|Text & photographs by Tricky Vandenberg - March 2011
Updated April 2011
|There were basically four Siamese coins used as standard currency for trade in
Ayutthaya in the 17th-18th century, being the Baht, the Salueng, the Fueang and
the Song Phai. All these coins were in silver and had their specific weight. There seems to
have been two other coins, but these were not found very common. Gijsbert Heeck
mentions a fifth coin, being half a Baht: "The Ticals are sometimes divided in half:
but these coins are rarely seen."  Nicolas Gervaise speaks about the existence of a
sixth denomination, being worth half a Song Phai.  On the latter two denominations, I
could not find any data until today. Find here under a description of the Siamese coins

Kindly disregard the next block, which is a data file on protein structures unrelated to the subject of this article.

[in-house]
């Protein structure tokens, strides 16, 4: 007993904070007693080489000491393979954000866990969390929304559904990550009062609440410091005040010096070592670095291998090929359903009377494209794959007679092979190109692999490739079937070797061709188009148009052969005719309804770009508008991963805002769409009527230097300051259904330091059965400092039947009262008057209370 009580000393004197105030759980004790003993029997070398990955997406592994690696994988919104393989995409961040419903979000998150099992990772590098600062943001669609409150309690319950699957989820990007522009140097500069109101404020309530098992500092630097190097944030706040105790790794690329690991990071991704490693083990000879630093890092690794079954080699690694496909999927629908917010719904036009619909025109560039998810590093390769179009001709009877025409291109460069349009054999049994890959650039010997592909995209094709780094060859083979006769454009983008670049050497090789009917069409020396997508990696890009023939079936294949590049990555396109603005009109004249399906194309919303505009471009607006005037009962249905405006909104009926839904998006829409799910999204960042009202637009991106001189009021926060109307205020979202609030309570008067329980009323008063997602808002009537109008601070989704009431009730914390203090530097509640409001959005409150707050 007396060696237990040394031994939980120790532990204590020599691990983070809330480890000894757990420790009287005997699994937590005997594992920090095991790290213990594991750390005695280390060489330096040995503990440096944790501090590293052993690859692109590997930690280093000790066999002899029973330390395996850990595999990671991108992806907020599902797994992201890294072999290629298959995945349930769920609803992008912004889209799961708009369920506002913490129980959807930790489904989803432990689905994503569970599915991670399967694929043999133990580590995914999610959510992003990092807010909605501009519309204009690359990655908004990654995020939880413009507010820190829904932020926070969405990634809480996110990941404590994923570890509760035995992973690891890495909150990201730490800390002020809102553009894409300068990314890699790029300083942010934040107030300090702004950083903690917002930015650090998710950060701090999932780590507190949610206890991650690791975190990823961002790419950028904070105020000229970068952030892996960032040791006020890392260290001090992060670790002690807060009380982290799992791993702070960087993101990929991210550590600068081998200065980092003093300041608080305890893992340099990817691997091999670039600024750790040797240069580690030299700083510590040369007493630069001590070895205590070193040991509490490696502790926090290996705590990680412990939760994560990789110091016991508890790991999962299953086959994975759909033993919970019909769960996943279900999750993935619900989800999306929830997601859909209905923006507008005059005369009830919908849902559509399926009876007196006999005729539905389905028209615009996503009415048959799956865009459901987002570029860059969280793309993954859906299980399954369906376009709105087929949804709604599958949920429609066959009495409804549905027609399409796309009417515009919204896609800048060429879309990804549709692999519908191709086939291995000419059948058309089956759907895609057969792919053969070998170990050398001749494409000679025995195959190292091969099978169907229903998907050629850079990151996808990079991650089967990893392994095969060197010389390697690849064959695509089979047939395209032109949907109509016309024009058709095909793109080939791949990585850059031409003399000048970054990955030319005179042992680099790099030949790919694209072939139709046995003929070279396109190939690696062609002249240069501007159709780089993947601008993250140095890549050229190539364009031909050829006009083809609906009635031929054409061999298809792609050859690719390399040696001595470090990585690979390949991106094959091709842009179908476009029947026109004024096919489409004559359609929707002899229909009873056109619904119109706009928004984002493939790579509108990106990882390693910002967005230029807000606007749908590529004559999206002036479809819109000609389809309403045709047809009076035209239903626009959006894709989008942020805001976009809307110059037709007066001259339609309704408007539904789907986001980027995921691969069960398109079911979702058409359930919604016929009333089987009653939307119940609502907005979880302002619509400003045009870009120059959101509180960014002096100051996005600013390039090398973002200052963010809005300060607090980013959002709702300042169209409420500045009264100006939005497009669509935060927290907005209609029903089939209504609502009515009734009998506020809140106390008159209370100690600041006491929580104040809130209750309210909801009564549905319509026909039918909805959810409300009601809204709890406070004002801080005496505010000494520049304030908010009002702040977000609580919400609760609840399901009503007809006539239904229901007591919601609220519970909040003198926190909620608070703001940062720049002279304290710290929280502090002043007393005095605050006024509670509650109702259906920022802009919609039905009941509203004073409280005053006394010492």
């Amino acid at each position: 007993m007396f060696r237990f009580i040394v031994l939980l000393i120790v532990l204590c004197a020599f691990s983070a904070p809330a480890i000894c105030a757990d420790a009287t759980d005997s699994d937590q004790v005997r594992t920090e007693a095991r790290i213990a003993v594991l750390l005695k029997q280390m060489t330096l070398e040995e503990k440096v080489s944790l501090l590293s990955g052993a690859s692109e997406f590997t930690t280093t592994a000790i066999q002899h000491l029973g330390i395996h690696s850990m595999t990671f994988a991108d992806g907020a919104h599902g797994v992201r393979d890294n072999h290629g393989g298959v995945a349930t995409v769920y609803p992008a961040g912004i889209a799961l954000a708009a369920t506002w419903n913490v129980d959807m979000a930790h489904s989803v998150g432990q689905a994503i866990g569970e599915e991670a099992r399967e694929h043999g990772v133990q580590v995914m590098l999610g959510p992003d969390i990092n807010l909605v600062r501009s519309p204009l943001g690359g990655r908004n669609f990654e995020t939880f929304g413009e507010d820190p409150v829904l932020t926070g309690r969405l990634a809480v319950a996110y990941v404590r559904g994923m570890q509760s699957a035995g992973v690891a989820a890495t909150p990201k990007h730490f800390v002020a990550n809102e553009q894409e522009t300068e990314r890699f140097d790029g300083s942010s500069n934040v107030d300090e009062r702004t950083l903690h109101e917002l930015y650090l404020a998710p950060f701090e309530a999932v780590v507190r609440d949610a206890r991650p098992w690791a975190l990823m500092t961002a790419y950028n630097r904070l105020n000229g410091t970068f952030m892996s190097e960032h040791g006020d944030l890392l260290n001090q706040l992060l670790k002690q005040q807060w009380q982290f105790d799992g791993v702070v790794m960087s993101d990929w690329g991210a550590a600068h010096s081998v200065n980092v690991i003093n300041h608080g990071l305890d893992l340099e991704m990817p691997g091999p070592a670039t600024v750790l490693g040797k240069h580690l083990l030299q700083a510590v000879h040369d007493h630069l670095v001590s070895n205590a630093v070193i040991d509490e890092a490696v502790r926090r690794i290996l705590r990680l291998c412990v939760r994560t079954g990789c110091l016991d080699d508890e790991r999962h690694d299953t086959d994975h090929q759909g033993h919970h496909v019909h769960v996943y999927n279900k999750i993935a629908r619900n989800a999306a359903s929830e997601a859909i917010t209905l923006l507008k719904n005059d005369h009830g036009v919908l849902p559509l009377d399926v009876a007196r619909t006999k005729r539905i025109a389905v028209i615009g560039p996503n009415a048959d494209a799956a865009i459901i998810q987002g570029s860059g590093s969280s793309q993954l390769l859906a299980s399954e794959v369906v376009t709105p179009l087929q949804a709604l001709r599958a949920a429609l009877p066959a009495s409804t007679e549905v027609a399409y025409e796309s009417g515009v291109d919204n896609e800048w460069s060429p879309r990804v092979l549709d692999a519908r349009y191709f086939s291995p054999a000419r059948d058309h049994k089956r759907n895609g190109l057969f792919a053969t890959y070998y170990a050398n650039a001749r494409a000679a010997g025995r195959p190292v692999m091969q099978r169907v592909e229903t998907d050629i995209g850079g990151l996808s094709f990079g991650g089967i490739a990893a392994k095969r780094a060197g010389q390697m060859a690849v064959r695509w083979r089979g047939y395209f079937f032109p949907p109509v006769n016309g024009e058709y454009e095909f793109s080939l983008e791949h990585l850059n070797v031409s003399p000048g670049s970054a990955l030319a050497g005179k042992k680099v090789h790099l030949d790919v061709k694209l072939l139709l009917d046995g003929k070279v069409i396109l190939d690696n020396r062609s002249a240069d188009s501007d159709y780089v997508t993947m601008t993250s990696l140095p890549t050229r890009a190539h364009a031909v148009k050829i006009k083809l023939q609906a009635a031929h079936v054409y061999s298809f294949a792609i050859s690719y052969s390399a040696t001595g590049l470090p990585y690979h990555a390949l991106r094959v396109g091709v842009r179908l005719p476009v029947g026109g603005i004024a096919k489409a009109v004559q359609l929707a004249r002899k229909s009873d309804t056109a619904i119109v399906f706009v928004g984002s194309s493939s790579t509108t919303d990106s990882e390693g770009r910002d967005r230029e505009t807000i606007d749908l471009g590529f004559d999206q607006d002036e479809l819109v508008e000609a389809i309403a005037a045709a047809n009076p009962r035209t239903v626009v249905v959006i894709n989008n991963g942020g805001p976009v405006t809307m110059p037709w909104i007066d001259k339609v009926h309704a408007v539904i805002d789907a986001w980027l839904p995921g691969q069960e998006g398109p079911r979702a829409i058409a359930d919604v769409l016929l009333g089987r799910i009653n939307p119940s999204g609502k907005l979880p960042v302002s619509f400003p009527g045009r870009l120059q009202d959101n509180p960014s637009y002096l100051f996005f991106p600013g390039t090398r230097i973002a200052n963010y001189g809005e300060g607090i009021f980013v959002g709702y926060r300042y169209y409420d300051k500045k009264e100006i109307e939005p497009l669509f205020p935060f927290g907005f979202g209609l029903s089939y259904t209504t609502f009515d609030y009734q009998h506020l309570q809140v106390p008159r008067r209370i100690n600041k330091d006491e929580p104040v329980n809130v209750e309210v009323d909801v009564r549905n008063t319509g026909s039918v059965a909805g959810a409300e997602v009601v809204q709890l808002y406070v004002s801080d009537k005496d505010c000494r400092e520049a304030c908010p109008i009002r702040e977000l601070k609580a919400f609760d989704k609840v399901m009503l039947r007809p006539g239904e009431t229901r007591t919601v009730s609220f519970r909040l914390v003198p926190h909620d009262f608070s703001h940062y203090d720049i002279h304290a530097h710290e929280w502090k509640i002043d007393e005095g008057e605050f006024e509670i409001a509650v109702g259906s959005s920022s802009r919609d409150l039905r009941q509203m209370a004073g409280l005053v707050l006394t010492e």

traded in the Late Ayutthaya Period.
All Siamese coins used throughout the Ayutthaya period were silver bullet money, called
Phot Duang (พดด้วง). It was used in Siam as currency in trade transactions for 500
years, until it was abandoned in 1904, in the reign of King Rama V. 
The Phod Duang was made by hammering a small silver bar into a ball in a mold and
minted the silver ball with two seals to certify it was officially sanctioned. The state's seal
was a wheel (in different variants) representing the Dharmachakra or the Wheel of the
Buddhist Law, and the King’s seal was a lotus bud (also in different variants). The latter
was altered every time a new king came on the throne. King Ramathibodhi I's seal was
exceptionally a conch shell. 
Heeck described in 1655 the coin as a "long piece of refined silver, beaten almost
completely round, and stamped with a small figure such as an elephant, deer, or
the like".  Gervaise in 1688 put it as follows: "It is round on one side like a musket-